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ECON 315 MT#2
Terms in this set (45)
Why has the Participation Rate for Older Males declined?
1) Real earnings have risen since 1940, so the 'income effect' suggests that it is not necessary to work as much in order to maintain the same level of utility
2) Social Security benefits and coverage have increased over time
3) Private pension coverage has expanded, which is another source of non-labor income
4) Social Security disability program has become more generous over time.
Theories on the Increase in Female Participation Rate
1) Increased real wages for women (strongest explanation)
2) Changing preferences & attitudes
3) Rising productivity in the household
4) Declining birth rates
5) Increased divorce rates
6) Expanded job opportunities (strongest explanation)
7) Attempts to maintain standard of living
Racial look at LFPR, by gender
Male: Activity rate for AA men is consistently 6-7% lower than white men
Female: Gap was closing until mid 1990s, then widened again (AA women is higher than white)
Possible explanation for Low Male AA participation (Supply/Demand)
1) Non-market income may be more appealing
2) Health of older AA males tends to be worse than older white males
3) High participation rate for wives may lower that of hunsbands'
1) Lower education 2) Discrimination 3) Unmatched job & residence (Frictional Unemployment)
Assumption of the Income-Leisure Tradeoff (ILT) Model
Individuals can choose between work or leisure
-work: time spent on a 'paying' job
-leisure: 'unpaid' activities (including household work)
shows the combination of income & leisure that yield the same level of satisfaction
(both income and leisure are 'normal goods')
Properties of Indifference Curve
1) Negatively Sloped
2) Convex to Origin
At LOW hours of leisure, the person is willing to....
give up LARGE amount of income to get one more leisure hour (high Marginal Rate of Substitution)
Marginal Rate of Substitution
the amount of 'income' one must give up to get one more hour of 'leisure'.
(=absolute value of the slope of IC)
Curves further from the origin have...
'higher' utility levels
Utility Maximization occurs...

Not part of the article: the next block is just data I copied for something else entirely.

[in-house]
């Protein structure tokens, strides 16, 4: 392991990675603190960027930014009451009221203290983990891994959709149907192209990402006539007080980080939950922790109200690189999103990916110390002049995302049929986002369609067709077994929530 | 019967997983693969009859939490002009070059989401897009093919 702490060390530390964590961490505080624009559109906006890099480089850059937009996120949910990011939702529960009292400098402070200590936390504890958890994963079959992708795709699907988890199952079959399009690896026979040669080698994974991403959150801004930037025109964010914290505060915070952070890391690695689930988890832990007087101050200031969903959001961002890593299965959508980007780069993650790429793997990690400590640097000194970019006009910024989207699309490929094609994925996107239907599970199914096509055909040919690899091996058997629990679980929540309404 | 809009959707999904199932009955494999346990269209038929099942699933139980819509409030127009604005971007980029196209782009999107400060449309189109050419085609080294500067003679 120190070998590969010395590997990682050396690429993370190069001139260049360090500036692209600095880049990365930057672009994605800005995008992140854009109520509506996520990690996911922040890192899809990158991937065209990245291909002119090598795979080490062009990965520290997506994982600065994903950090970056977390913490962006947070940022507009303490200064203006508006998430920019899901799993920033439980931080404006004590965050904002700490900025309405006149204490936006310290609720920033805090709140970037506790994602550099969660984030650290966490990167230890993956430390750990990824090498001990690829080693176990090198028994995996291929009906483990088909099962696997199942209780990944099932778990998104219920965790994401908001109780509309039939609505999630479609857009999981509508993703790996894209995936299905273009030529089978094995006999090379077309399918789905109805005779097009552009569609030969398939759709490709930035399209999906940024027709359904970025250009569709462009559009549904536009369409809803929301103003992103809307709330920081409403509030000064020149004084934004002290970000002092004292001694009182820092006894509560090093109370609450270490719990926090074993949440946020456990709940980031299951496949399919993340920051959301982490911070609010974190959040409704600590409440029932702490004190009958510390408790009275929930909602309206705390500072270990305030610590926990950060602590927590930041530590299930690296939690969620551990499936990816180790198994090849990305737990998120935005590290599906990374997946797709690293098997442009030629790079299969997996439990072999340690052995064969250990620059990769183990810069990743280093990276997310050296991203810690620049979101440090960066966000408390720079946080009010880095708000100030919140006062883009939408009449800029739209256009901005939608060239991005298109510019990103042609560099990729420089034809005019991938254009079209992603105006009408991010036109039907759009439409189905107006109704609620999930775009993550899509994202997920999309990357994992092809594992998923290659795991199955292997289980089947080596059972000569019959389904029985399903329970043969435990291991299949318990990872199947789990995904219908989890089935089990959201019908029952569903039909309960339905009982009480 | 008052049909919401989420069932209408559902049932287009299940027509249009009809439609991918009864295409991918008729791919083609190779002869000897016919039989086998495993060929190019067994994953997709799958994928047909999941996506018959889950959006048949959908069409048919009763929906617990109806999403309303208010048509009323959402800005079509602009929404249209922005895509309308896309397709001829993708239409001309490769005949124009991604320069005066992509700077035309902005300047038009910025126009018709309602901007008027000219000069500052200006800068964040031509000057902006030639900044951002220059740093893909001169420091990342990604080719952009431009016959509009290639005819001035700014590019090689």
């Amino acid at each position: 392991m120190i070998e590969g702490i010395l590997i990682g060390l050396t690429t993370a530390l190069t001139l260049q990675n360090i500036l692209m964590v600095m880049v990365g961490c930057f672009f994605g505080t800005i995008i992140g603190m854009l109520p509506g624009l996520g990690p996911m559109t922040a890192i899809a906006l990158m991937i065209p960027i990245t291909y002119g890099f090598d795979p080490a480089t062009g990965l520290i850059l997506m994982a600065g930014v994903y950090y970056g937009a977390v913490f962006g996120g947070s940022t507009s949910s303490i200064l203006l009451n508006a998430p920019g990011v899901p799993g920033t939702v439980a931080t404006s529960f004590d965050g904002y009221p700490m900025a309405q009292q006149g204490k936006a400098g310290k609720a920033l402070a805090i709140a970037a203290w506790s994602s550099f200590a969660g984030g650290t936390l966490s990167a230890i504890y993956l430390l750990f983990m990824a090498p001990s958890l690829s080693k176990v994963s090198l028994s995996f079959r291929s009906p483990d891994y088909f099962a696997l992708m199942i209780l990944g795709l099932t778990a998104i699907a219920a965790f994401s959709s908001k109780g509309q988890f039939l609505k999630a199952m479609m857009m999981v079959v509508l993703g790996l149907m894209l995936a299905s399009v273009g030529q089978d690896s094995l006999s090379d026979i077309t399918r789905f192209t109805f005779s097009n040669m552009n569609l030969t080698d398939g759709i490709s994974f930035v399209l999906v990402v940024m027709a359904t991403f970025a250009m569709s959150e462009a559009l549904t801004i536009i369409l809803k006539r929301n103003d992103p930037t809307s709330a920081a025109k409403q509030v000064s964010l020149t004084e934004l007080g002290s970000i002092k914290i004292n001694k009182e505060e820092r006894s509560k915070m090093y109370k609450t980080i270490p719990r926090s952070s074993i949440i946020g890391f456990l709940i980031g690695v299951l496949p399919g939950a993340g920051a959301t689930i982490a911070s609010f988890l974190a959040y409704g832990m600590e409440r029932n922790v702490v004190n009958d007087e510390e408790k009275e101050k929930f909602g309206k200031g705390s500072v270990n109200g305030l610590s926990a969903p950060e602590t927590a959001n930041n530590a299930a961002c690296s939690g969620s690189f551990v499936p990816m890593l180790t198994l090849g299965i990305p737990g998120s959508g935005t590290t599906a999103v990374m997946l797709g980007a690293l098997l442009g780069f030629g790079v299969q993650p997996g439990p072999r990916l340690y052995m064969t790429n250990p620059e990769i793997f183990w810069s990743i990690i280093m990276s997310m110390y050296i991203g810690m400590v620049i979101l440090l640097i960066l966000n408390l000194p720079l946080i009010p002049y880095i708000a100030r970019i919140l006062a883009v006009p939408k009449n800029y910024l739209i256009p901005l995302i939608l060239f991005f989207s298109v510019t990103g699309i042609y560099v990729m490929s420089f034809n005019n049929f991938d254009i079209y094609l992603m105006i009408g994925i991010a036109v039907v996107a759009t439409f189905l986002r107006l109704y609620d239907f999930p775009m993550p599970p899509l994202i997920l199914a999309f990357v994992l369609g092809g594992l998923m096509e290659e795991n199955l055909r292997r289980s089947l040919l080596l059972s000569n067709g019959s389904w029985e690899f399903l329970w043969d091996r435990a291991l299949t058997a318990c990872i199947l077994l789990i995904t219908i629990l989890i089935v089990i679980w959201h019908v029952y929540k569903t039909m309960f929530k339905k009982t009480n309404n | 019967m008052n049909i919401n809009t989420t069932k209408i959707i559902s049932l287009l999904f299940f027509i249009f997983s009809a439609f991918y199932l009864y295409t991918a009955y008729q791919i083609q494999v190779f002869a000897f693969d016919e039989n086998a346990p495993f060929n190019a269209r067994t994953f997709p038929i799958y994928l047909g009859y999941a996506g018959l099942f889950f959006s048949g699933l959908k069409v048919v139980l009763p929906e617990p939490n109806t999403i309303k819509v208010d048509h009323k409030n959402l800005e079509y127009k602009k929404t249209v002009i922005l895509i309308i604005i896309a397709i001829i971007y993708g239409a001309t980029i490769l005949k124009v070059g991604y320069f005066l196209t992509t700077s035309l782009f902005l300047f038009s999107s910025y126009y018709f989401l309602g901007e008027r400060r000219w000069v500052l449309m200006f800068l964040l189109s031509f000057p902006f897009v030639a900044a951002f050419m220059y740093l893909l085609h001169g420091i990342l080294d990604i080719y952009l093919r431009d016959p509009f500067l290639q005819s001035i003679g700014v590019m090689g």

when the budget constraint is 'tangent' to the highest possible IC.
(slope of IC = slope of BC)
Workaholic vs Leisure-Lover (IC)
Workaholic : IC is flatter
Leisure-Lover: IC is steeper
Shows all the various combinations of income&leisure, given the wage rate.
Higher wage (w) result in
same x-int, higher y-int
for particular workers that show no desire to work at all and are not in the labor force
Backward Bending Labor Supply Curve (and intuition)
Illustrates that for a specific person, hours of work may initially increase as the wage rates rise; but beyond some point, it may decrease the hours of labor supplied
-intuition: at low wages, work more, but at sufficiently high wages, no need to work as much.
IE vs SE
IE: change in desired hours worked, from a change in INCOME
SE: change in desired hours worked, from a change in the WAGE rate.
If wage (w) increases.... (IE vs SE)
IE: lowers the desired hours worked
SE: raises the desired hours worked
SE vs IE on the graph
IE: from original BC to CBC
SE: from CBC to adjusted (new) BC
Labor Supply Policy: Income Replacement Program
only benefits those who are NOT working
ex) unemployment compensation, worker's compensation
Labor Supply Policy: Welfare Program
pays benefits based on difference between a person's earnings and their needs
How can policymakers attempt to address the work-incentive problems caused by welfare programs?
1) Work Requirements
2) Lifetime Limits
3) Incentive for companies to hire welfare.
Time use on average work day for employed persons
(Age 25~54 with children)
1) Working and related activities (8.9hrs)
2) Sleeping (7.7)
3) Leisure and Sports (2.5)
4) Household activities (1)
Unitary vs Bargaining